Degree Type

Thesis

Date of Award

2015

Degree Name

Master of Science

Department

Horticulture

Major

Sustainable Agriculture

First Advisor

Ajay Nair

Abstract

The use of tillage and plastic mulch are common practices among cucurbit growers to provide warm, moist, weed-free soil around plants. However, there are environmental drawbacks to the use of plastic mulches, such as the material waste given that these products are used for a single season, and the reduced soil health and stability that can come from frequent and intensive tillage. As an alternative strategy, a biological mulch can be formed by rolling and killing a cover crop stand by using a roller crimper. Narrow, tilled strips can be formed within this mulch for the crop to grow in a strip tillage system. This strategy can retain soil moisture and limit weed growth between rows compared to a non-mulched system, but has a tendency to create cooler soils, which can negatively impact growth for warm season crops, for example cucurbits. However, rowcovers could be used to mitigate this issue, as they can warm the air and soil, and provide protection to plants against insects and wind.

In these studies, two production systems were compared (conventional tillage with black plastic mulch and strip tillage into rolled cereal rye) with and without the use of spunbonded rowcovers in conventionally and organically managed summer squash and muskmelon production. Overall, there were many benefits from using the plastic mulch system for both muskmelon and summer squash production. In general, the soil under plastic mulch was warmer than the soil in strip tillage, though it also tended to be lower in soil moisture. Despite this, the use of rowcovers in conjunction with strip tillage had promising results in squash production, in part due to the increased air temperature provided by the rowcovers. We found more positive outcomes from using rowcovers in organically managed crop than in conventionally managed crops. We saw no consistent effect of production system on soil microbial biomass carbon. A long-term trial would be needed to observe many of the soil health benefits from this conservation tillage system.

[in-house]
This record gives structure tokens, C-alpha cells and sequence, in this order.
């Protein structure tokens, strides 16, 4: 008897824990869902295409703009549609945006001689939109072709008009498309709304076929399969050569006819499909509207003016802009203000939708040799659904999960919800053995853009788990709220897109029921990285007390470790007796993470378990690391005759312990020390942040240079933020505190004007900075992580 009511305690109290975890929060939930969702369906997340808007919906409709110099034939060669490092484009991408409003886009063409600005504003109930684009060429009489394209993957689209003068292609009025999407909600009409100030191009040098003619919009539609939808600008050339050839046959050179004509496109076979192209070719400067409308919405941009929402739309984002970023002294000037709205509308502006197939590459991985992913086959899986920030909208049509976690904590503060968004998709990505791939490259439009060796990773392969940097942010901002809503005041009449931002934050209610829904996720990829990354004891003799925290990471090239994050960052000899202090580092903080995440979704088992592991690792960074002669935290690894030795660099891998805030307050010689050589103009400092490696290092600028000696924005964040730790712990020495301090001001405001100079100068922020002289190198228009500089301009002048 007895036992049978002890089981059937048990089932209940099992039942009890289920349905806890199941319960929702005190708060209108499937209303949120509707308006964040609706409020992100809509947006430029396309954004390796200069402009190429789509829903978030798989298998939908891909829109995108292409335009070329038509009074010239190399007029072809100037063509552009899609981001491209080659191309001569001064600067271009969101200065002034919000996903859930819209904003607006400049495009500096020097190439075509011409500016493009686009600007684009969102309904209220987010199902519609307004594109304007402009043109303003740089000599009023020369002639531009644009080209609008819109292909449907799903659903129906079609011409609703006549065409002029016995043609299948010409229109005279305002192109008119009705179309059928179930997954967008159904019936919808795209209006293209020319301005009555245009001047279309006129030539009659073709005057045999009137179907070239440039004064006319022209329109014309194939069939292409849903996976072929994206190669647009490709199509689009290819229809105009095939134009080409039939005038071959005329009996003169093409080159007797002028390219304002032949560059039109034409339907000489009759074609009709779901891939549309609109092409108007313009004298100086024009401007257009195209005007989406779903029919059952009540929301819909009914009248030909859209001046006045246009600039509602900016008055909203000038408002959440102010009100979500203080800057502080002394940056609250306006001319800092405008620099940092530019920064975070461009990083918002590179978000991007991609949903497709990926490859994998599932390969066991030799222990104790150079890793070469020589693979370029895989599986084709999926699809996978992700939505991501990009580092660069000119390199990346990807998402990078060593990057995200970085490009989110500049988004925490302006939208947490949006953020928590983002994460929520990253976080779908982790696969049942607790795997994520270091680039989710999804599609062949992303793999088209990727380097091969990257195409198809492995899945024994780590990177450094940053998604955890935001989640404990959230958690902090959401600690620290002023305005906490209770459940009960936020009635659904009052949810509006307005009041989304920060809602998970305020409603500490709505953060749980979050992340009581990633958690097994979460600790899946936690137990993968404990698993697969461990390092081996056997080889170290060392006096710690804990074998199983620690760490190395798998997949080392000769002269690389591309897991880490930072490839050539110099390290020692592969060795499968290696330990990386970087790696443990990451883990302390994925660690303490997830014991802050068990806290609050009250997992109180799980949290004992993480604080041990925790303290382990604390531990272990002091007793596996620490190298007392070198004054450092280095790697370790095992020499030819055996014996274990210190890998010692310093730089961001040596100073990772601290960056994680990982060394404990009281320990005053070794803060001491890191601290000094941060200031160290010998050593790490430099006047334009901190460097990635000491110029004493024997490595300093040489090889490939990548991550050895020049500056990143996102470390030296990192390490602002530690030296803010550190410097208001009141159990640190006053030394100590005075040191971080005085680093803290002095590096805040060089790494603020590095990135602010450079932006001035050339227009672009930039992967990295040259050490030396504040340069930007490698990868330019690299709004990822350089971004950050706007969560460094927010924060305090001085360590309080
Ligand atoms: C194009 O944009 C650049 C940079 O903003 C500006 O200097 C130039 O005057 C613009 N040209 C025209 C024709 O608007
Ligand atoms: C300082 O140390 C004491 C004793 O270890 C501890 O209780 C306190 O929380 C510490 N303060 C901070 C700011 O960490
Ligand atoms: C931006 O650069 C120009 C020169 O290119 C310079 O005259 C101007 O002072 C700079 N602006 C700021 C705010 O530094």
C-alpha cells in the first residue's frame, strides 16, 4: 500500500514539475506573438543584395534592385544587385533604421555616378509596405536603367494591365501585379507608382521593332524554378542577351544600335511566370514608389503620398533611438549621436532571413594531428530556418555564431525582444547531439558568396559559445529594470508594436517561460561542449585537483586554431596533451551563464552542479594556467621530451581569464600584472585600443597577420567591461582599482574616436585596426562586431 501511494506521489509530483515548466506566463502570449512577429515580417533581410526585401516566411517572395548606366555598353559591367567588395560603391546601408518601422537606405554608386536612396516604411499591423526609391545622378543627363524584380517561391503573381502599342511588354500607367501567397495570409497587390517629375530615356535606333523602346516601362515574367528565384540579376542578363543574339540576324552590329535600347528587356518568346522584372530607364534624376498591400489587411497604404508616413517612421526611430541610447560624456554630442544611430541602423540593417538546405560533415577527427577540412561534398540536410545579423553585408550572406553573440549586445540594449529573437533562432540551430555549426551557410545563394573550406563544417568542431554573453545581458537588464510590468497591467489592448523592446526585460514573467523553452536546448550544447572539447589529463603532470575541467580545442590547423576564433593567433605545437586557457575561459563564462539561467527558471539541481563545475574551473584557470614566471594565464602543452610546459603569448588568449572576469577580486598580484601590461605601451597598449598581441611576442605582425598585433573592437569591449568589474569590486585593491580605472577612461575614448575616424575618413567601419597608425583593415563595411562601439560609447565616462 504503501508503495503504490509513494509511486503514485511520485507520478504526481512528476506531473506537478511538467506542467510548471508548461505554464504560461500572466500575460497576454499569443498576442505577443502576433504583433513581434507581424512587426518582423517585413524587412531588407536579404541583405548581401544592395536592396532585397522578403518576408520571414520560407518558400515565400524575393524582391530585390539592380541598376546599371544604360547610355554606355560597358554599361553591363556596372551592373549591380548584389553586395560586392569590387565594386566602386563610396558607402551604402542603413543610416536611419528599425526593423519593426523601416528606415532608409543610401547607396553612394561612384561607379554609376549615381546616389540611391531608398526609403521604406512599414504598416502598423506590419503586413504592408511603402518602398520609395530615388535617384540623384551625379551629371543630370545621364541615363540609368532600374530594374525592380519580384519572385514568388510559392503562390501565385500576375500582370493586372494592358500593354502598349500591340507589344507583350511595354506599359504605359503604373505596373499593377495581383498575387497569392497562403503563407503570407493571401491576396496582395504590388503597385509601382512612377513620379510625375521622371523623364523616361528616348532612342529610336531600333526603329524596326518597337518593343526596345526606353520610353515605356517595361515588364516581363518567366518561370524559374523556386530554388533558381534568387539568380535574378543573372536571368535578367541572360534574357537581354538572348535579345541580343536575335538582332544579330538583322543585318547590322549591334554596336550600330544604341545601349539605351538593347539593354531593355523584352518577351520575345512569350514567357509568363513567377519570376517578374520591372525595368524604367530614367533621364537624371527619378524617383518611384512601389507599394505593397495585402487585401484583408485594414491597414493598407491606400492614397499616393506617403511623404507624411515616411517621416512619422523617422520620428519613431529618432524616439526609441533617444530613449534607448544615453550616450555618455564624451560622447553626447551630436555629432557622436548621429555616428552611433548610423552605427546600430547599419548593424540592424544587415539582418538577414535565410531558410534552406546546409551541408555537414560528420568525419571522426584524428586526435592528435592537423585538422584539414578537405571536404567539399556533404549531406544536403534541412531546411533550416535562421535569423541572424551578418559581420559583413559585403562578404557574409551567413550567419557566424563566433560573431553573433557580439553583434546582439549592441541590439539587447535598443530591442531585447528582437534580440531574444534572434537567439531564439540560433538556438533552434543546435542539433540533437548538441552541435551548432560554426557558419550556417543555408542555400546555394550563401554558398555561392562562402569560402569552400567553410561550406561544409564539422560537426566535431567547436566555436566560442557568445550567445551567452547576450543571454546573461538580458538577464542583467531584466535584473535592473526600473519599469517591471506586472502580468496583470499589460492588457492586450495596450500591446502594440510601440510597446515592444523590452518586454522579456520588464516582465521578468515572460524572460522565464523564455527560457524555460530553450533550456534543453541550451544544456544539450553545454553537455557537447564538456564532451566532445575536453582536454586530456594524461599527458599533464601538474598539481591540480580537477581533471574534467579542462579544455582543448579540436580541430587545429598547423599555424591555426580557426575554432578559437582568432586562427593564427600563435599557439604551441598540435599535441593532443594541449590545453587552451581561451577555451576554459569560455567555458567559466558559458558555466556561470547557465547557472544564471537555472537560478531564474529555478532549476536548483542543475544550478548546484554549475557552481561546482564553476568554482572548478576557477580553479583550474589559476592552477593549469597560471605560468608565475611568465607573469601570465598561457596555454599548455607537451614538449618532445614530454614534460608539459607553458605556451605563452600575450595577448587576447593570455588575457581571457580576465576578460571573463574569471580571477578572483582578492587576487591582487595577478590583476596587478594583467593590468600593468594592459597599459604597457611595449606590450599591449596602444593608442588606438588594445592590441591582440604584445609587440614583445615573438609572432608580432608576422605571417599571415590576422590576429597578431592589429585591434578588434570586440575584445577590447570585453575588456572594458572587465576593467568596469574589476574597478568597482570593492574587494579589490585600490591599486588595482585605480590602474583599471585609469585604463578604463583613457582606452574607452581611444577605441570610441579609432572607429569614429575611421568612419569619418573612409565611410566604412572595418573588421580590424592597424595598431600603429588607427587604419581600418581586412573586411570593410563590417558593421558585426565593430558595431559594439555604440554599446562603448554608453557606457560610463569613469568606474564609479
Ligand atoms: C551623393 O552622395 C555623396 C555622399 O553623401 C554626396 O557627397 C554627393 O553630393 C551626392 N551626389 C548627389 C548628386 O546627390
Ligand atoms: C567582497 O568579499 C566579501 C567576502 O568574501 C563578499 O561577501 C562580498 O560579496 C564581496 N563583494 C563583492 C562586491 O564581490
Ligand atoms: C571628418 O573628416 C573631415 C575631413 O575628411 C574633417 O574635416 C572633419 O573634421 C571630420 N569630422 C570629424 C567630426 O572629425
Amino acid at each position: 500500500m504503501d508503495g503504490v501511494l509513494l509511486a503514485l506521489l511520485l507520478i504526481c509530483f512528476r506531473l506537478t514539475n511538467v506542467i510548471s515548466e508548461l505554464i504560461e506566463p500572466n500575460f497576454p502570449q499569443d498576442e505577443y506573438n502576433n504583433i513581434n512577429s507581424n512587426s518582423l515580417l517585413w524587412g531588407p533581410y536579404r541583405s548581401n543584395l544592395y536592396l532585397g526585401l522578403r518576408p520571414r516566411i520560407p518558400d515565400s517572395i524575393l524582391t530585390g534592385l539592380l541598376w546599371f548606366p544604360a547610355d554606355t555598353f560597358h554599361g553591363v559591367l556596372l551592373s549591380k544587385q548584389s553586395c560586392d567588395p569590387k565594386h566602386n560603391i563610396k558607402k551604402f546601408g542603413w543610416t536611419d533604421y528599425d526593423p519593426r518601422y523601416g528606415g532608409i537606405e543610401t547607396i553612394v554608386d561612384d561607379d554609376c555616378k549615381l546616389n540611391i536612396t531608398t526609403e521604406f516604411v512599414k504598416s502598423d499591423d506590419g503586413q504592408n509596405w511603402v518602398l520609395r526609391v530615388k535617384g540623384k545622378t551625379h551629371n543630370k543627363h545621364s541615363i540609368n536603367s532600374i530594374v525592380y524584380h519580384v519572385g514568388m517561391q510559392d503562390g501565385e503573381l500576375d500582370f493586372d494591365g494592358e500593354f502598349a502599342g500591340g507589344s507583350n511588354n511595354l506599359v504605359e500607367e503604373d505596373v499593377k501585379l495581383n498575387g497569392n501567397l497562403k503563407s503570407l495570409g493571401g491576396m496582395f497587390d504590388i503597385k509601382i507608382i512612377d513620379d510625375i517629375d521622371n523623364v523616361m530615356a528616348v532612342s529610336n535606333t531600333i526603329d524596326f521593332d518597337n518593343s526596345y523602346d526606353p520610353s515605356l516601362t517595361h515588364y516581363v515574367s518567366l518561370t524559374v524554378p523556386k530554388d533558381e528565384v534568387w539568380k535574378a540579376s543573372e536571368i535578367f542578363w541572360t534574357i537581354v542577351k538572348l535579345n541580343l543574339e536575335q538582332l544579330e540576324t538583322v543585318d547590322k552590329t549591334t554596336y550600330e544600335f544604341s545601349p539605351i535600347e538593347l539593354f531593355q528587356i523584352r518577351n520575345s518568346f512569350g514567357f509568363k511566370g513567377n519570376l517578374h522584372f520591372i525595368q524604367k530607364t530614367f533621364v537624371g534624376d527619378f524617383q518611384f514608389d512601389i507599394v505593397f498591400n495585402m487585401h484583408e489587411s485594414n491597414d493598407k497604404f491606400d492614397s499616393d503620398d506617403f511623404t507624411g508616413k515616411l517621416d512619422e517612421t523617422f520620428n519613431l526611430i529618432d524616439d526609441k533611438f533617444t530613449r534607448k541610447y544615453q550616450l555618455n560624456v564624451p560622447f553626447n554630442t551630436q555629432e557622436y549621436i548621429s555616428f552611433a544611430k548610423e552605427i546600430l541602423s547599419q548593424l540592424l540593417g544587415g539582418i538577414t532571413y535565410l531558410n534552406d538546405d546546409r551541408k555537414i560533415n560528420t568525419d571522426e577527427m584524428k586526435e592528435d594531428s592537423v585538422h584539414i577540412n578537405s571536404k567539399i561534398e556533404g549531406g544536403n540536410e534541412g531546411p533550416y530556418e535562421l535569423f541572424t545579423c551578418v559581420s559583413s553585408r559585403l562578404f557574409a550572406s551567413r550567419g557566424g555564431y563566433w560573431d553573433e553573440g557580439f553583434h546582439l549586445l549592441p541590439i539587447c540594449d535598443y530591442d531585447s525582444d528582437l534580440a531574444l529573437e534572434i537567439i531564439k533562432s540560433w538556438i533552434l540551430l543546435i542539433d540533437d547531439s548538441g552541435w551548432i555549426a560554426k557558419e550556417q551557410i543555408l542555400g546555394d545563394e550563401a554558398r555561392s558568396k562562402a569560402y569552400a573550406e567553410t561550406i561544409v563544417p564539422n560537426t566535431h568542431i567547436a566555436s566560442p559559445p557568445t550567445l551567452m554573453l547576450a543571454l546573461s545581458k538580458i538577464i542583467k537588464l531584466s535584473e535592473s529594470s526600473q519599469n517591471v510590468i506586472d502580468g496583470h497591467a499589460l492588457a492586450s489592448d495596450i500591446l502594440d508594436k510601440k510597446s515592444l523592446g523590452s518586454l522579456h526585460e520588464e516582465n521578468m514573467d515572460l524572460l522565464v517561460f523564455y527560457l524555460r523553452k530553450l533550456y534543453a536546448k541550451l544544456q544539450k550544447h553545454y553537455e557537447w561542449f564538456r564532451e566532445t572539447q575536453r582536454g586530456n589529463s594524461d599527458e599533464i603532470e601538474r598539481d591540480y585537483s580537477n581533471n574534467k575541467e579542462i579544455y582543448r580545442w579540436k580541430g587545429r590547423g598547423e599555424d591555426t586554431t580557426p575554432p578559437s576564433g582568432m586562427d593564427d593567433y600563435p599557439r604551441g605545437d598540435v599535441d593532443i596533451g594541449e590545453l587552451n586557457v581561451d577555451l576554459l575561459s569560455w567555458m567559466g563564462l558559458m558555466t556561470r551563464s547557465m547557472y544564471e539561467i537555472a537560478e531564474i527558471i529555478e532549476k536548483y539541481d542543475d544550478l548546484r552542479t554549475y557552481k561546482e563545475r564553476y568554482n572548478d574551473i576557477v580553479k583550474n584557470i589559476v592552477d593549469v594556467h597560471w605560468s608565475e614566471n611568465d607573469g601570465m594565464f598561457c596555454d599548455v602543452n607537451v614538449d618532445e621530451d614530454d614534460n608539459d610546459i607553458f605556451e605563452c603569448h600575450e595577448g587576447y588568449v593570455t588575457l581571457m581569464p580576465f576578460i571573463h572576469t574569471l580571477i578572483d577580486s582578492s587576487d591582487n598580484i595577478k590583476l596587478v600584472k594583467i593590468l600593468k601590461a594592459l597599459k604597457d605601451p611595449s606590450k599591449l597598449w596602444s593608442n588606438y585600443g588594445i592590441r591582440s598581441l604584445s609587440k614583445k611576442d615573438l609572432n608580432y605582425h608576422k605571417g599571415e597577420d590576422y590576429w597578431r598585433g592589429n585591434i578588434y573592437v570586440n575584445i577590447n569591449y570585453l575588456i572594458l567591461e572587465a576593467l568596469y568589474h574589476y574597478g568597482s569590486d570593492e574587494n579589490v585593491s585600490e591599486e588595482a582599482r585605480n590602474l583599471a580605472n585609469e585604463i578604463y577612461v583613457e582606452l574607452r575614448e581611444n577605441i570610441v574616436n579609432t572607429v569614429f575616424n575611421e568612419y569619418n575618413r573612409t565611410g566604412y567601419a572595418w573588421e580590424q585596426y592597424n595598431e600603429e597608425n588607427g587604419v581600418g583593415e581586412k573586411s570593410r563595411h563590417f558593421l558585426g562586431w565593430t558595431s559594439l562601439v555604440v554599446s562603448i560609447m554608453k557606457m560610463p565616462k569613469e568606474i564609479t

Copyright Owner

Jennifer Louise Tillman

Language

en

File Format

application/pdf

File Size

72 pages

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